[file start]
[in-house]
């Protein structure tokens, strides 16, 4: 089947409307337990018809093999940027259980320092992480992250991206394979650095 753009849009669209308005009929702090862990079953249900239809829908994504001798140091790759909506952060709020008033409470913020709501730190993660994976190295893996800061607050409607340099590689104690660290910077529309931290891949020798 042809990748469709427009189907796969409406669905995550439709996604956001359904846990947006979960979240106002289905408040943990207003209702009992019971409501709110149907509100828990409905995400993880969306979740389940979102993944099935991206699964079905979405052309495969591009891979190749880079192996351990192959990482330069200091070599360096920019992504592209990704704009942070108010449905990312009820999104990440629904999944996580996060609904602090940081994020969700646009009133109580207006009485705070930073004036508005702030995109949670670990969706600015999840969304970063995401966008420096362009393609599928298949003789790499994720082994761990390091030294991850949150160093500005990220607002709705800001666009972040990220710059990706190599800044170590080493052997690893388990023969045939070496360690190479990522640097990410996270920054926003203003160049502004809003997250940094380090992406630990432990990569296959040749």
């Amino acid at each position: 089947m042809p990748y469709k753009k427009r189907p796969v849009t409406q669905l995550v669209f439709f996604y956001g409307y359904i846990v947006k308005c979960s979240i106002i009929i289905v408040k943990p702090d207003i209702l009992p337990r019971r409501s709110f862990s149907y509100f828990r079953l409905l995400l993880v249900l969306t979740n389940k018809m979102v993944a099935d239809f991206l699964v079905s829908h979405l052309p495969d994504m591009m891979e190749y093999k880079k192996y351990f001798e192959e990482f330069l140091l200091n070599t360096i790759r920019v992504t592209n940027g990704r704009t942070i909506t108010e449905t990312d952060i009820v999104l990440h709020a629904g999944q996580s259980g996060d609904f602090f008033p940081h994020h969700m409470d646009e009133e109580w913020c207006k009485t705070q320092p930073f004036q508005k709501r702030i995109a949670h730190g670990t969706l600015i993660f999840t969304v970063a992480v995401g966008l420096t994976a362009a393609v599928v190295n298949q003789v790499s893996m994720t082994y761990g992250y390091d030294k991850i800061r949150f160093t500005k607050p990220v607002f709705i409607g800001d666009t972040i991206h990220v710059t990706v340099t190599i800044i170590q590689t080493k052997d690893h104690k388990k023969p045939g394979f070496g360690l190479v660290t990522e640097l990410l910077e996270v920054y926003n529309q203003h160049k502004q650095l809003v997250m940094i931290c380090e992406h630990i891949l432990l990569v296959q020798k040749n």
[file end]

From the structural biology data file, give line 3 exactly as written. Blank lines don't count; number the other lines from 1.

């Amino acid at each position: 089947m042809p990748y469709k753009k427009r189907p796969v849009t409406q669905l995550v669209f439709f996604y956001g409307y359904i846990v947006k308005c979960s979240i106002i009929i289905v408040k943990p702090d207003i209702l009992p337990r019971r409501s709110f862990s149907y509100f828990r079953l409905l995400l993880v249900l969306t979740n389940k018809m979102v993944a099935d239809f991206l699964v079905s829908h979405l052309p495969d994504m591009m891979e190749y093999k880079k192996y351990f001798e192959e990482f330069l140091l200091n070599t360096i790759r920019v992504t592209n940027g990704r704009t942070i909506t108010e449905t990312d952060i009820v999104l990440h709020a629904g999944q996580s259980g996060d609904f602090f008033p940081h994020h969700m409470d646009e009133e109580w913020c207006k009485t705070q320092p930073f004036q508005k709501r702030i995109a949670h730190g670990t969706l600015i993660f999840t969304v970063a992480v995401g966008l420096t994976a362009a393609v599928v190295n298949q003789v790499s893996m994720t082994y761990g992250y390091d030294k991850i800061r949150f160093t500005k607050p990220v607002f709705i409607g800001d666009t972040i991206h990220v710059t990706v340099t190599i800044i170590q590689t080493k052997d690893h104690k388990k023969p045939g394979f070496g360690l190479v660290t990522e640097l990410l910077e996270v920054y926003n529309q203003h160049k502004q650095l809003v997250m940094i931290c380090e992406h630990i891949l432990l990569v296959q020798k040749n």